Objective High white matter hyperintensity (WMH) burden is commonly found on brain MRI among patients with atrial fibrillation (AF). However, whether the link between AF and WMH extends beyond a common vascular risk factor profile is uncertain. We sought to determine whether AF relates to a distinct WMH lesion pattern which may suggest specific underlying pathophysiological relationships.
Methods We retrospectively analysed a cohort of consecutive patients presenting with embolic stroke at an academic hospital and tertiary referral centre between March 2010 and March 2014. In total, 234 patients (53% female, 74% anterior circulation infarction) fulfilled the inclusion criteria and were included in the analyses. WMH lesion distribution was classified according to previously defined categories. Multivariable logistic regression analysis was performed to determine variables associated with AF within 90 days of index hospital discharge.
Results Among included patients, 114 had AF (49%). After adjustment for the CHA2DS2-VASc score (congestive heart failure, hypertension, age ≥75 years (doubled), diabetes mellitus, prior stroke/TIA (doubled), vascular disease, age 65–74 years, sex category (female)) score, WMH lesion burden as assessed on the Fazekas scale, embolic stroke pattern, infarct distribution and pertinent interaction terms, AF was significantly associated with presence of anterior subcortical WMH patches (OR 3.647, 95% CI 1.681 to 7.911, p=0.001).
Conclusions AF is associated with specific WMH lesion pattern among patients with embolic stroke aetiology. This suggests that the link between AF and brain injury extends beyond thromboembolic complications to include a cardiovasculopathy that affects the brain and can be detected and characterised by WMH.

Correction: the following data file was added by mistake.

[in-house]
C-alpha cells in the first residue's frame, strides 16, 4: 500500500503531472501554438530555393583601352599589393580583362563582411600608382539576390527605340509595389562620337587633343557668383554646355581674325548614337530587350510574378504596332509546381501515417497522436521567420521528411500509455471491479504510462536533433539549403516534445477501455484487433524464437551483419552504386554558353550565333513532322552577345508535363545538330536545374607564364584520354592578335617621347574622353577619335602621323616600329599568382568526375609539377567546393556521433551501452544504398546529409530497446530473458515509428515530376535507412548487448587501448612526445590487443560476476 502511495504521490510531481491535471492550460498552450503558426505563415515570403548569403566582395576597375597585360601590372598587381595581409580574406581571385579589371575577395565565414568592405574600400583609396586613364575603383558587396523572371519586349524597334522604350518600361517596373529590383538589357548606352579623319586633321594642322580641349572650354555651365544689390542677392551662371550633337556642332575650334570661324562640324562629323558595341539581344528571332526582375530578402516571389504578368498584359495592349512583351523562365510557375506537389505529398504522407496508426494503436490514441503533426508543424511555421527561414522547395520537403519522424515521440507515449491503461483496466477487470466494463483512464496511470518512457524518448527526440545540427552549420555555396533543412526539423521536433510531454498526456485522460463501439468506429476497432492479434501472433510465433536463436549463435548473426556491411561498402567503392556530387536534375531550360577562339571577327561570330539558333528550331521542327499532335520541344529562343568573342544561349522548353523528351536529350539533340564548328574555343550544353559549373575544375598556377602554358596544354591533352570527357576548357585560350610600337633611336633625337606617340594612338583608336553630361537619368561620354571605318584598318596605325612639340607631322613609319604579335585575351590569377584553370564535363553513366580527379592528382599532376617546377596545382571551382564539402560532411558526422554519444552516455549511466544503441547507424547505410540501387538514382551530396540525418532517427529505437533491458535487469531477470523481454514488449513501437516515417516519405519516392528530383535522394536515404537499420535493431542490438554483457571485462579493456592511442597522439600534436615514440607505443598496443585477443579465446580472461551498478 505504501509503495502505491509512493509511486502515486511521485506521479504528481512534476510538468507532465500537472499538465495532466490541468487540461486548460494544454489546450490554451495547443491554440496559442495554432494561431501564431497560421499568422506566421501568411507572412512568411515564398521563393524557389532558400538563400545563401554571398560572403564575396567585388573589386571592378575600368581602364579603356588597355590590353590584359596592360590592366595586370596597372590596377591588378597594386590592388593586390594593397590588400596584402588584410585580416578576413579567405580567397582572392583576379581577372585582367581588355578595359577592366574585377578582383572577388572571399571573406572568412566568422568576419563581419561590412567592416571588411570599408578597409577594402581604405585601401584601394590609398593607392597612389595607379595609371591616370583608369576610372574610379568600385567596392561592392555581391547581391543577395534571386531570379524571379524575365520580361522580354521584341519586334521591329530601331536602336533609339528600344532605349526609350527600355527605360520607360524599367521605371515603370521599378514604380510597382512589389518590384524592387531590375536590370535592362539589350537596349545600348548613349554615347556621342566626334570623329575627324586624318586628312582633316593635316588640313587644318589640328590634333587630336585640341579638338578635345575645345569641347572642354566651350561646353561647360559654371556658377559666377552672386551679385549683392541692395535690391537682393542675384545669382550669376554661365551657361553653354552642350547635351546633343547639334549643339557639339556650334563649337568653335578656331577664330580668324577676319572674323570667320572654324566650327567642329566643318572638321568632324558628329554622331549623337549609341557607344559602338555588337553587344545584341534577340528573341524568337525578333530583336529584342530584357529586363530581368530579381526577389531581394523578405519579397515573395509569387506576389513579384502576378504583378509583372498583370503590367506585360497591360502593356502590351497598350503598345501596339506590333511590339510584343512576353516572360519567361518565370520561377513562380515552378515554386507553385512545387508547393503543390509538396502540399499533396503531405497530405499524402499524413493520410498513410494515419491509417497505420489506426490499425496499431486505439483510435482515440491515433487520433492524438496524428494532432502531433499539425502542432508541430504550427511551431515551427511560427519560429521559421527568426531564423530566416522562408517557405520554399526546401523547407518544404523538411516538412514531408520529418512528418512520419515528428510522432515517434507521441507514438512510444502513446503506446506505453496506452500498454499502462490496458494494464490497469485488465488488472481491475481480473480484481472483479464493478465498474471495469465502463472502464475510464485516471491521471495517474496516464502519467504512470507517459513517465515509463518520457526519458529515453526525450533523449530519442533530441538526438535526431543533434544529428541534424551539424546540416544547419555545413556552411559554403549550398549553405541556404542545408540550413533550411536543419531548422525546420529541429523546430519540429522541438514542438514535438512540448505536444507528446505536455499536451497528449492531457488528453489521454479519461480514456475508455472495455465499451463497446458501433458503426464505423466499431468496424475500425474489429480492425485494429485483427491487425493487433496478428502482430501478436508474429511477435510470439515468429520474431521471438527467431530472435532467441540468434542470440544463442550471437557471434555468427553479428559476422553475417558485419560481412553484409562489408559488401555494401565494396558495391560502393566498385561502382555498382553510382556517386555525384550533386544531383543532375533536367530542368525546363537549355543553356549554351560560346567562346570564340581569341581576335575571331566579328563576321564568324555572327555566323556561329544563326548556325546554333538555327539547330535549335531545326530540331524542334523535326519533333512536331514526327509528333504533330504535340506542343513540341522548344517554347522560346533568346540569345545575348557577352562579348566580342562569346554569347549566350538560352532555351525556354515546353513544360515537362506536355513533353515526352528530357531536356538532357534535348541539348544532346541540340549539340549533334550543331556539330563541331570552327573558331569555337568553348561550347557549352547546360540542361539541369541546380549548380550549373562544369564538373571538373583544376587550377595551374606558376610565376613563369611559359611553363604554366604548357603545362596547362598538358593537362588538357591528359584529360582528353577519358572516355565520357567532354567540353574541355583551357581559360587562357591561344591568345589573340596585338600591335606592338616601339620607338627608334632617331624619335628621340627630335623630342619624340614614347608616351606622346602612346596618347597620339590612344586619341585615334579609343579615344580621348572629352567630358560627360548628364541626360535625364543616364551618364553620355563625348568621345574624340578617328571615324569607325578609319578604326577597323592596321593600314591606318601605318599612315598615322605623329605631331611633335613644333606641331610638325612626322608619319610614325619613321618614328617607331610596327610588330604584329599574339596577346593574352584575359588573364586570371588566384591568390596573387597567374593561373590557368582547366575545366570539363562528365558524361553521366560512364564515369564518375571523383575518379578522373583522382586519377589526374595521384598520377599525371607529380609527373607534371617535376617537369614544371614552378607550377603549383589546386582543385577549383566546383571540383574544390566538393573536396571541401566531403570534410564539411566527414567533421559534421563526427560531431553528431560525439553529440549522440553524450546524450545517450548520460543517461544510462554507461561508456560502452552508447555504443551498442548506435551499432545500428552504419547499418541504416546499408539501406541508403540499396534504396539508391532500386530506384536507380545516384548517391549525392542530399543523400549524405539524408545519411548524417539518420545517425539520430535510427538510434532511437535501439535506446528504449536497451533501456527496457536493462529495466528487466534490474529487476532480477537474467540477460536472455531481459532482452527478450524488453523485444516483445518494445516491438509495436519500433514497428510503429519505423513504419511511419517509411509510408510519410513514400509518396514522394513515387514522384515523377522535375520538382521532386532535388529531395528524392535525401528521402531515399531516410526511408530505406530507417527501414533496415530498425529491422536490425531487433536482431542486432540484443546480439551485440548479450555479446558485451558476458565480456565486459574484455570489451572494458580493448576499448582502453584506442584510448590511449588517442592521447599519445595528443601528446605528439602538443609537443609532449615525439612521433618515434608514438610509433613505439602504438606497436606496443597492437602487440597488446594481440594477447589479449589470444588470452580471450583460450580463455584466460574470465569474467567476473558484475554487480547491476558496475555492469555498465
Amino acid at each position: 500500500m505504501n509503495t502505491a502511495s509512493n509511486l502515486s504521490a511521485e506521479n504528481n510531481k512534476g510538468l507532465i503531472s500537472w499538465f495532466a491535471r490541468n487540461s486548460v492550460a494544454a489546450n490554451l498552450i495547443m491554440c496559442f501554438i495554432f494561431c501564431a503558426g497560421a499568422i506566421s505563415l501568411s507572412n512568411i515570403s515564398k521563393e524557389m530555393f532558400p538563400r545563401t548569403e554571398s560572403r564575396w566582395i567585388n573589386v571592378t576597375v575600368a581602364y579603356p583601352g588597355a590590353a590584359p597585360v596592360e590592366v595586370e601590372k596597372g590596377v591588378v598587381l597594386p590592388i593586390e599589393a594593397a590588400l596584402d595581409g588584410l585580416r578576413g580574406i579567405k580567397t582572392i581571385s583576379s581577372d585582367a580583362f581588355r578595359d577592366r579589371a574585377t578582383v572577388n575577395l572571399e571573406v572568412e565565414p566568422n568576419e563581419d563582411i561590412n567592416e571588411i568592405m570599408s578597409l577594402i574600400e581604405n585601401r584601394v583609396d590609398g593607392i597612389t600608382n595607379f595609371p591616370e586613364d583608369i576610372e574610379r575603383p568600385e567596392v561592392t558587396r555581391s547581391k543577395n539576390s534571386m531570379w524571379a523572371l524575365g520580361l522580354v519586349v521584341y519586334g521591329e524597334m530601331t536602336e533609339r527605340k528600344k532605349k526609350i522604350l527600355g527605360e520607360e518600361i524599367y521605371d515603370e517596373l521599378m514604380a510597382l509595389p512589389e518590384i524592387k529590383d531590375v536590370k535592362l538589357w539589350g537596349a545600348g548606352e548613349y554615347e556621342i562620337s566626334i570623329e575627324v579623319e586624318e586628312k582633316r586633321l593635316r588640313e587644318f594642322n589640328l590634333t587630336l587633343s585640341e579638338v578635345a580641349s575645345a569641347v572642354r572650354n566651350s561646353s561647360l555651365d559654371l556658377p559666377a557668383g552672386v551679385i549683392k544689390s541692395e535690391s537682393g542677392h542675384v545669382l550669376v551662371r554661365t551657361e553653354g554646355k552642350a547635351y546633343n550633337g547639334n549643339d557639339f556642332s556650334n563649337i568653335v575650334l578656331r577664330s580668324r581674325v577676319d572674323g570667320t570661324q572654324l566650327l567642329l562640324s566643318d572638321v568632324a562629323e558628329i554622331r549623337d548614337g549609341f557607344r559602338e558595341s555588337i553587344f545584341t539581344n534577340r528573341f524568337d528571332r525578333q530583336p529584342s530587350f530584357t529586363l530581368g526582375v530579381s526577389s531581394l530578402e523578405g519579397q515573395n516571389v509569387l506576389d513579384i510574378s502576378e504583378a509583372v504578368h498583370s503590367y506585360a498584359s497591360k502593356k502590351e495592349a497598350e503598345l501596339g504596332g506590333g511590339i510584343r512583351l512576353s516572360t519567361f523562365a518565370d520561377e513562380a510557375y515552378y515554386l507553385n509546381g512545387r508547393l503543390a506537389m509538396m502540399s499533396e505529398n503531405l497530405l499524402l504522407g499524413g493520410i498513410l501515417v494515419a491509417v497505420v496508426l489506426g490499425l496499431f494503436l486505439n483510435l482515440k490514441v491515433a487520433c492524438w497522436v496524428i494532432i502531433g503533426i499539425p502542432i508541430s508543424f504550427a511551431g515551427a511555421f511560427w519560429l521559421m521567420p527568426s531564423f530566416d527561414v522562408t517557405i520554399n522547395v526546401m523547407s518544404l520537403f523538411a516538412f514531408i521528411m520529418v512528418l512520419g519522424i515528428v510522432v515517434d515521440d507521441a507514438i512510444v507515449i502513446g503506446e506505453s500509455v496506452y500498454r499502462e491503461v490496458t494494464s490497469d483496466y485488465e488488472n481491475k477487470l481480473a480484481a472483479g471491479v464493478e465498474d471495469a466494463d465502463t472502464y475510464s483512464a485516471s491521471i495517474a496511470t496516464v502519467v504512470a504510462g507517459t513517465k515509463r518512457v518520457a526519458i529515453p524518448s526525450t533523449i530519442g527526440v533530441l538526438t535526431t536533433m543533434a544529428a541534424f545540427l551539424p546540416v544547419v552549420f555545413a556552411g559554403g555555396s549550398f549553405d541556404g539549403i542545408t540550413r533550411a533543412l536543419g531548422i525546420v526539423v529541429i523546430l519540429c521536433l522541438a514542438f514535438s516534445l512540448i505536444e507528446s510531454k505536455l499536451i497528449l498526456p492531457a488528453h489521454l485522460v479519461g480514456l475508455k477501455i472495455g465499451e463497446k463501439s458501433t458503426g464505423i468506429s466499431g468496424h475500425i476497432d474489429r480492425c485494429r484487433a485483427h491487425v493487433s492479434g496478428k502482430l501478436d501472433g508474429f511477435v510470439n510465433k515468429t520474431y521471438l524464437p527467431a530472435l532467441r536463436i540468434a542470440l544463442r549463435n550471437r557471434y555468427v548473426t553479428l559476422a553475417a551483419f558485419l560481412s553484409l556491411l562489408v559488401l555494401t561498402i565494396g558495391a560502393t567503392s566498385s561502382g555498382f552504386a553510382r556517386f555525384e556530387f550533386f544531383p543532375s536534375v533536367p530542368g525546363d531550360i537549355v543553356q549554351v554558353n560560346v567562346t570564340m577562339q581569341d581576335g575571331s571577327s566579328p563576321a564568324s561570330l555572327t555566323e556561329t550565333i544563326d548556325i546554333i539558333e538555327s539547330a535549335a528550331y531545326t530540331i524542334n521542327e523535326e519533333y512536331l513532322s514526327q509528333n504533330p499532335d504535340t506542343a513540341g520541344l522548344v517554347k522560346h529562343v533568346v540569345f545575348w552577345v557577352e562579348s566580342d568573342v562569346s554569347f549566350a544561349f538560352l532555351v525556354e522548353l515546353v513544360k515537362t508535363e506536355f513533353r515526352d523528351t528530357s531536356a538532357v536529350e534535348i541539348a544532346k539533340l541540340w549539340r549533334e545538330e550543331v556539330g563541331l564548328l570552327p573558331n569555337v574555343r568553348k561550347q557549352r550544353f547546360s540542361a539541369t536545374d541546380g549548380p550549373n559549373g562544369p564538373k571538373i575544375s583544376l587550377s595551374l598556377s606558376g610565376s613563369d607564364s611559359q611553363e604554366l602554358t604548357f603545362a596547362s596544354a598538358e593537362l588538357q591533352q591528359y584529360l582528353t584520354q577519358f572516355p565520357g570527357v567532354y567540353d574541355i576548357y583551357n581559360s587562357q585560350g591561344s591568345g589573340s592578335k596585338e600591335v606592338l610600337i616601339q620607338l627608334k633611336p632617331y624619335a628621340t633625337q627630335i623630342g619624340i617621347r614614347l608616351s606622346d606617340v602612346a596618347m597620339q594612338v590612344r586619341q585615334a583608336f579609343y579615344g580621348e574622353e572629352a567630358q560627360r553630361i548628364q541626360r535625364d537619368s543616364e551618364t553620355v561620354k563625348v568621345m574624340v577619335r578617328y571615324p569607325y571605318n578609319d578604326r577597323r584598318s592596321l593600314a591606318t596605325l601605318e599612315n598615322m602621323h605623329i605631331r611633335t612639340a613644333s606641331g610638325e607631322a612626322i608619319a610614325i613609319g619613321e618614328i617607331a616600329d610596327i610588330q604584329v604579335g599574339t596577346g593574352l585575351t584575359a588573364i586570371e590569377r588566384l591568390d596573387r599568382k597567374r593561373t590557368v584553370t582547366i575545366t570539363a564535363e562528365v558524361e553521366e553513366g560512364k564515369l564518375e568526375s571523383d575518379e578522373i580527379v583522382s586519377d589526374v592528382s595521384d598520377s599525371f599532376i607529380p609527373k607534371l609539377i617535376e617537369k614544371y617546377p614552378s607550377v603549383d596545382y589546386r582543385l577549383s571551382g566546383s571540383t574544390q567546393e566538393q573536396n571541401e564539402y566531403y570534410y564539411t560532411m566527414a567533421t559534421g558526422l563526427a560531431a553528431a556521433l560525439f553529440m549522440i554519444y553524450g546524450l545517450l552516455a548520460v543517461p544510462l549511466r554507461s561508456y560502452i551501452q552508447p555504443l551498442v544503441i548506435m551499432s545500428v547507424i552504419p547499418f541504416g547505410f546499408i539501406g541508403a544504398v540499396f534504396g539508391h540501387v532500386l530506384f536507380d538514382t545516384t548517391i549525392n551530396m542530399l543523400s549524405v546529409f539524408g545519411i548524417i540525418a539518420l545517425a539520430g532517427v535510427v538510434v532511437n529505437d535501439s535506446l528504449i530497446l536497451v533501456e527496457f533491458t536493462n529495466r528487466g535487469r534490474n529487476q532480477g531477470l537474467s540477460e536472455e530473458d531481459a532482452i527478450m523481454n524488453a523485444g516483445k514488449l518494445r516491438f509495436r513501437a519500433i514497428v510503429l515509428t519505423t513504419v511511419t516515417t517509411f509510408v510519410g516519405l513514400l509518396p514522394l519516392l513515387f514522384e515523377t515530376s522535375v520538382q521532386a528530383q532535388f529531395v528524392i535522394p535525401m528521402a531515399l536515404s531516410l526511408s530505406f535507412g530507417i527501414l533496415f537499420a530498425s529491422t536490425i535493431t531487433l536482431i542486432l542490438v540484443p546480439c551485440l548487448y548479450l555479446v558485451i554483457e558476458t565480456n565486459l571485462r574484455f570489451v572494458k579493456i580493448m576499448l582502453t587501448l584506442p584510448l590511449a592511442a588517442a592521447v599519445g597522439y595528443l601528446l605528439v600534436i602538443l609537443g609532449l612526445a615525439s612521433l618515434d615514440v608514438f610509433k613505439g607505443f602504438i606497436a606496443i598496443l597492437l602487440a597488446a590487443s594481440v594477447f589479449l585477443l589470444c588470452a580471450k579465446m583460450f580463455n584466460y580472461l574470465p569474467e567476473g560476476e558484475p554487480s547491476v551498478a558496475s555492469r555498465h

- atrial fibrillation
- cerebral infarction
- small vessel disease
- white matter
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Contributors YM and NH were involved in drafting the manuscript and analysis and interpretation of the data. All authors revised the manuscript for important intellectual content. YM and NH were involved in study concept and design. YM, JH and NH were involved in acquisition of the data. NH was involved in statistical analysis. NH was involved in study supervision and coordination.
Funding NH is supported by K08NS091499 from the National Institute of Neurological Disorders and Stroke of the National Institutes of Health. McM was supported by 1R01HL126911-01A1 and KL2RR031981 from the National Heart Lung and Blood Institute and the National Institutes of Health.
Disclaimer The content is solely the responsibility of the authors and does not necessarily represent the official views of the National Institutes of Health.
Competing interests NH serves on the advisory board of Omniox.
Ethics approval Local IRB.
Provenance and peer review Not commissioned; externally peer reviewed.
Data sharing statement Deidentified aggregate patient and imaging data will be made available to researchers upon request.
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